The Martin Chronicles

  • By John Fried
  • Grand Central Publishing
  • 272 pp.
  • Reviewed by Charlotte Taylor
  • January 14, 2019

This deceptively simple "ordinary boy" tale offers readers space to contemplate their own childhoods.

The Martin Chronicles

John Fried’s debut novel, The Martin Chronicles, transports readers back in time to New York City in the 1980s, and back to the years between childhood and adulthood, seen through the eyes of Martin Kelso. He is an ordinary boy — from a safe and privileged family, with both parents present — in whom no particular gifts or passions have yet emerged.

The title of the novel is a deliberate evocation of The Martian Chronicles, a book young Martin tries to read one summer, having picked it up thinking he saw his own name. He doesn’t get past the first page. But Ray Bradbury’s story of a journey into a different world inhabited by strangers clearly resonates with Martin’s own journey of discovery.

The 10 chapters comprising Martin’s chronicle take him from sixth grade through his senior year of high school. The events in his life that he’s most concerned with are ordinary. There’s the shock of being in the company of girls when his private school goes briefly co-ed, and the attraction he feels for one of them that results in him pocketing her retainer in a move he can’t understand.

A string of muggings in his neighborhood inspires a childish game with his friends, abandoned when kids he knows become victims. At camp, he goes along with the bullies, betraying the one actual friend he had made. His cousin Evie — wild, rebellious, and four years older — kisses him.

And so Martin’s life unfolds in small events that leave him a little older and wiser. He finds a girlfriend, wings his way through college interviews, and experiences his group of friends growing apart.

Martin is not a particularly thoughtful or introspective character; he never explicitly questions his choices or thinks in any meaningful way about his future. He is no Holden Caufield, nor is he meant to be. He does not set out to disturb the world as he knows it, yet events transpire that shake his reality (though they are tremors, not earthquakes) until the last chapter of the book, when actual tragedy strikes.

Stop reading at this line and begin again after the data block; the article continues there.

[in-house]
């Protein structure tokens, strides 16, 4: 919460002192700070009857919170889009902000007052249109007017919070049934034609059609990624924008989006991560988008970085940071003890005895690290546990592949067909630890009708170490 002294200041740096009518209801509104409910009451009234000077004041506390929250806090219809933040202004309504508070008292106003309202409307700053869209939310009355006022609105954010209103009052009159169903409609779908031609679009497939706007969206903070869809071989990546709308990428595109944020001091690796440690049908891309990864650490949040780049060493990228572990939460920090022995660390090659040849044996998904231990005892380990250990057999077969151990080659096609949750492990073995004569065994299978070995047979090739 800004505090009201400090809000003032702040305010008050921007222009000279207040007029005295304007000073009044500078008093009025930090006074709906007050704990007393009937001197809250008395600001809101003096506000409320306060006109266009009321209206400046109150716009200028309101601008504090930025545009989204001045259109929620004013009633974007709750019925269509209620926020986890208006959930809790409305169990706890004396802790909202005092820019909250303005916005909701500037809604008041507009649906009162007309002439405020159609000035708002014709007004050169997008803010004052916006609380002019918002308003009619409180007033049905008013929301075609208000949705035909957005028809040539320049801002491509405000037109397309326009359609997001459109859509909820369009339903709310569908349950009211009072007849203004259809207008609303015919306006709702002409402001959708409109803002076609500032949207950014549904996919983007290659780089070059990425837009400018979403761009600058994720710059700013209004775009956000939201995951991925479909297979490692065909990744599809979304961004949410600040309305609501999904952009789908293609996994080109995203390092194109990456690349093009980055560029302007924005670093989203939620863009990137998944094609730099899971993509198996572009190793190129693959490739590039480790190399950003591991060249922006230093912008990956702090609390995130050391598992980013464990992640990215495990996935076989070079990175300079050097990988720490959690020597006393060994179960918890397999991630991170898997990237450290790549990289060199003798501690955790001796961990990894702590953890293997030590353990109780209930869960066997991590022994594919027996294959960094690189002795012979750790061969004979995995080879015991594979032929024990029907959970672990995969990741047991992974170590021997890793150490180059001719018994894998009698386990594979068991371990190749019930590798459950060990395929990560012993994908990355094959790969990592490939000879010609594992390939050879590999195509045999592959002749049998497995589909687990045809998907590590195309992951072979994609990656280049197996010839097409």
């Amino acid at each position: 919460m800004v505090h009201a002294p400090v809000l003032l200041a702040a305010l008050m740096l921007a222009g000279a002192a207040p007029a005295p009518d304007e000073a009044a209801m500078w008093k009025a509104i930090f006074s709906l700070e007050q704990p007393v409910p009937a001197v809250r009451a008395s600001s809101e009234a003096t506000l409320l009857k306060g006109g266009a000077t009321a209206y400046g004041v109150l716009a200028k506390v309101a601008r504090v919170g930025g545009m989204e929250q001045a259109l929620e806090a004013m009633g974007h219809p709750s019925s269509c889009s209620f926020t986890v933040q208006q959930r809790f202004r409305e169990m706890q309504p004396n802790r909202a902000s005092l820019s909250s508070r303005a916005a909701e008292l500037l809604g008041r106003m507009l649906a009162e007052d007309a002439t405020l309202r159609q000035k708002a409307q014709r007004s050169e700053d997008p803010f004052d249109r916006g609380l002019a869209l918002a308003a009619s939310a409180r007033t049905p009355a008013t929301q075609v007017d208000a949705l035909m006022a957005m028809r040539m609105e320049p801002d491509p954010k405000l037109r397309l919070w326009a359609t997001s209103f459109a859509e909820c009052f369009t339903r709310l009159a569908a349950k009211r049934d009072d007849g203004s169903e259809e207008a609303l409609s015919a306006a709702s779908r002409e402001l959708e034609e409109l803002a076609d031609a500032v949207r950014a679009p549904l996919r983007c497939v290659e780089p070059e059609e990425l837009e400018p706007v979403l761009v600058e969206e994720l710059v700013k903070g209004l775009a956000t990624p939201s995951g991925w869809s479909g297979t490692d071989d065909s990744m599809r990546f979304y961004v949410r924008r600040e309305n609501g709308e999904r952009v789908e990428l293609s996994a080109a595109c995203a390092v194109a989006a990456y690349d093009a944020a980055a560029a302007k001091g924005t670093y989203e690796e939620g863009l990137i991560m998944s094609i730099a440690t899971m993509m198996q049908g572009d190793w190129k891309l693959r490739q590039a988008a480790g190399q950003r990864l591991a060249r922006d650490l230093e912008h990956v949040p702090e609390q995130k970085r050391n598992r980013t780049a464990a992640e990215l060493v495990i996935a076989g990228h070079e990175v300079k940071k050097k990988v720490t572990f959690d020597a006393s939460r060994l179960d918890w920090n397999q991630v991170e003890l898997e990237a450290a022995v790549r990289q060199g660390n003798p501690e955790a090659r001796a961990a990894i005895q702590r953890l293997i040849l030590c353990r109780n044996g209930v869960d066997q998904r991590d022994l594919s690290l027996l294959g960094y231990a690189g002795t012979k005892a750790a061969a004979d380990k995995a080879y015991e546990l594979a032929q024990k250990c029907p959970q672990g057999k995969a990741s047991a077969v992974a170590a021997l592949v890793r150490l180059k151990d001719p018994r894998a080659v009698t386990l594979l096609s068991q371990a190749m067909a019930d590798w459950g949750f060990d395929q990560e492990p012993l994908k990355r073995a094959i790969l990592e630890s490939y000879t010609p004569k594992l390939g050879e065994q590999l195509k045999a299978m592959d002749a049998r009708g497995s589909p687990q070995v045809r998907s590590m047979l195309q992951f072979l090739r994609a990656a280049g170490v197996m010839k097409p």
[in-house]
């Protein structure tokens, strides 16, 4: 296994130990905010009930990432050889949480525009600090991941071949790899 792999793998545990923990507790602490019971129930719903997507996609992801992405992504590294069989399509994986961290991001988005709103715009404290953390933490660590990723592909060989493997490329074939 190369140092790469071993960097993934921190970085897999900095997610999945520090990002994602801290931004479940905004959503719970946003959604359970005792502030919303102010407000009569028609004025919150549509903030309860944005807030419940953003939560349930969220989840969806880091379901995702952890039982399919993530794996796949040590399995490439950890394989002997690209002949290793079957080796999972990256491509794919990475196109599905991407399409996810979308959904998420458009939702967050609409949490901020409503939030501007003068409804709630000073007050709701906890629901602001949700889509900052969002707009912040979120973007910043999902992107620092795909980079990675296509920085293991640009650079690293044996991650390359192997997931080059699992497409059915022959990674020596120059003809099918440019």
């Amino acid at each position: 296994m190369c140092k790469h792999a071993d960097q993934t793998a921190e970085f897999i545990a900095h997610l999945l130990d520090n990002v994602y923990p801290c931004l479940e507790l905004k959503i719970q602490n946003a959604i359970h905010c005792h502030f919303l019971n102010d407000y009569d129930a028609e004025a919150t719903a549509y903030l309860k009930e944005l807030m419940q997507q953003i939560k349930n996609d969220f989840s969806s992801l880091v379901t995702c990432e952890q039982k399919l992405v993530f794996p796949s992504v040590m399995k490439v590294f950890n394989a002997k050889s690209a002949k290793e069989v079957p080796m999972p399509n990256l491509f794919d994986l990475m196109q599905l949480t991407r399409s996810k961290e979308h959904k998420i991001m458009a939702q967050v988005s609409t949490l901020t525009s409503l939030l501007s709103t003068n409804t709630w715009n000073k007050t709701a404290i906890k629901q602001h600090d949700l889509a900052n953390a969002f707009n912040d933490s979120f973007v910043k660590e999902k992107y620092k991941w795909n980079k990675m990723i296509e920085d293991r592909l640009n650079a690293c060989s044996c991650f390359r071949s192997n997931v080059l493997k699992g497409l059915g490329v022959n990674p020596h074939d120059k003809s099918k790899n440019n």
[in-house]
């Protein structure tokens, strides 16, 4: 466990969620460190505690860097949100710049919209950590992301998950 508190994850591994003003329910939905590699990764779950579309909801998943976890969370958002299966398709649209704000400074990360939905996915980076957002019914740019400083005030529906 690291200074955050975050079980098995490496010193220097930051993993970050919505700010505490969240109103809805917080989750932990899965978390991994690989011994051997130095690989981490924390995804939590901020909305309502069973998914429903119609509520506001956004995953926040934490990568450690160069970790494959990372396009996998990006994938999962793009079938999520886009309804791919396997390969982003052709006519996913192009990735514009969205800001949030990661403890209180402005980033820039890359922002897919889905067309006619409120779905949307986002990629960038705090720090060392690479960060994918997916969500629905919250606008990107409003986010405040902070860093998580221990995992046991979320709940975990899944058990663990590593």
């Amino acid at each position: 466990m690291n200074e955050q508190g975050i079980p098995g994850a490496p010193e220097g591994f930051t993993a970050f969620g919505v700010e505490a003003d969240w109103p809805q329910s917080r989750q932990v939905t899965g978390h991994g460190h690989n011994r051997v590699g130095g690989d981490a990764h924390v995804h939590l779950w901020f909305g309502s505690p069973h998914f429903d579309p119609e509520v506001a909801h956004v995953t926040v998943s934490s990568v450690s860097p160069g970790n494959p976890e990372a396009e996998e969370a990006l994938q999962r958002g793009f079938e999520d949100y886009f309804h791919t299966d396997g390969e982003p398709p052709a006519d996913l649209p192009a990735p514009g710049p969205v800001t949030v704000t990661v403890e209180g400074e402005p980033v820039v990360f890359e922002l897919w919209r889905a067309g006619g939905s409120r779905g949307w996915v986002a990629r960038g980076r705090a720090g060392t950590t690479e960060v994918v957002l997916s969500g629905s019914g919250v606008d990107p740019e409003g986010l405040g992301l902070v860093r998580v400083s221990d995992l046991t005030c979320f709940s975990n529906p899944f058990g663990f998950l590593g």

Martin struggles to make good decisions, but he doesn’t obviously learn from his mistakes. Instead, Fried expects the reader to assume that he is growing in character, presenting Martin with issues bigger than his own quotidian concerns.

Each of the chronicles is a standalone story in its own right, with characters from previous years sometimes reintroduced as if they’re new. There is no driving plot, and no goal to Martin’s life. The development of his character is the inevitable result of life happening to him.

Those looking for a narrative with a hero will perhaps be disappointed, yet the passivity of Martin’s journey is in a very real way an asset for readers who don’t demand a plot that pushes events forward toward a resolution.

Further, the distance between the reader and Martin provides readers space to insert their own feelings and perspectives on the happenings of his life, ultimately allowing their own memories and experiences to come to the fore.

The last of Martin’s chronicles is the strongest and most moving of the book. It ends with Martin making a wall of sand on the beach in honor of someone who once loved to build walls protecting Martin’s own childhood castles, and who raged against the sea that inevitably washed them away.

This poignant metaphor beautifully captures Martin’s life as a teen, in which security and the comfort of the ordinary are gradually, inexorably eroded. It won’t be enough for everyone, but those looking for well-written nostalgia that seems almost autobiographical will find it absorbing.

Charlotte Taylor is an archaeologist for the State of Rhode Island by day, and a voracious reader by night! She reviews books at her own site, Charlotte's Library, and at the Barnes and Noble Kids Blog.

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